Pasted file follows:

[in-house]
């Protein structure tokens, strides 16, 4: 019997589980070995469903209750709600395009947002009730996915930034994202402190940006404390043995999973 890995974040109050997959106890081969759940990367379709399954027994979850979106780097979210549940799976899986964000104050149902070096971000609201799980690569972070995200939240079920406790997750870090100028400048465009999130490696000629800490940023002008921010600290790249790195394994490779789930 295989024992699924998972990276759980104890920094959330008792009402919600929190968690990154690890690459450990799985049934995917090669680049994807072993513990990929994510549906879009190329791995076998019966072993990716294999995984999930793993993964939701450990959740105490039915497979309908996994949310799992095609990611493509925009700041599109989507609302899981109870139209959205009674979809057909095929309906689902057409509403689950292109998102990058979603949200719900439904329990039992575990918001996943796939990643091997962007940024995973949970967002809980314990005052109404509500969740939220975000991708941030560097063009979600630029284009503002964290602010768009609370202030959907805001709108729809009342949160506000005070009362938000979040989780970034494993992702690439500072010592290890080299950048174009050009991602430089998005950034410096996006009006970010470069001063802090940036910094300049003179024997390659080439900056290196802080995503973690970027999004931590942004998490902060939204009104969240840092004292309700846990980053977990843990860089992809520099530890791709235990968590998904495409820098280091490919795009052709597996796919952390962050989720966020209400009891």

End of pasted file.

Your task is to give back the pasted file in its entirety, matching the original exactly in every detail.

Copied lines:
[in-house]
């Protein structure tokens, strides 16, 4: 019997589980070995469903209750709600395009947002009730996915930034994202402190940006404390043995999973 890995974040109050997959106890081969759940990367379709399954027994979850979106780097979210549940799976899986964000104050149902070096971000609201799980690569972070995200939240079920406790997750870090100028400048465009999130490696000629800490940023002008921010600290790249790195394994490779789930 295989024992699924998972990276759980104890920094959330008792009402919600929190968690990154690890690459450990799985049934995917090669680049994807072993513990990929994510549906879009190329791995076998019966072993990716294999995984999930793993993964939701450990959740105490039915497979309908996994949310799992095609990611493509925009700041599109989507609302899981109870139209959205009674979809057909095929309906689902057409509403689950292109998102990058979603949200719900439904329990039992575990918001996943796939990643091997962007940024995973949970967002809980314990005052109404509500969740939220975000991708941030560097063009979600630029284009503002964290602010768009609370202030959907805001709108729809009342949160506000005070009362938000979040989780970034494993992702690439500072010592290890080299950048174009050009991602430089998005950034410096996006009006970010470069001063802090940036910094300049003179024997390659080439900056290196802080995503973690970027999004931590942004998490902060939204009104969240840092004292309700846990980053977990843990860089992809520099530890791709235990968590998904495409820098280091490919795009052709597996796919952390962050989720966020209400009891």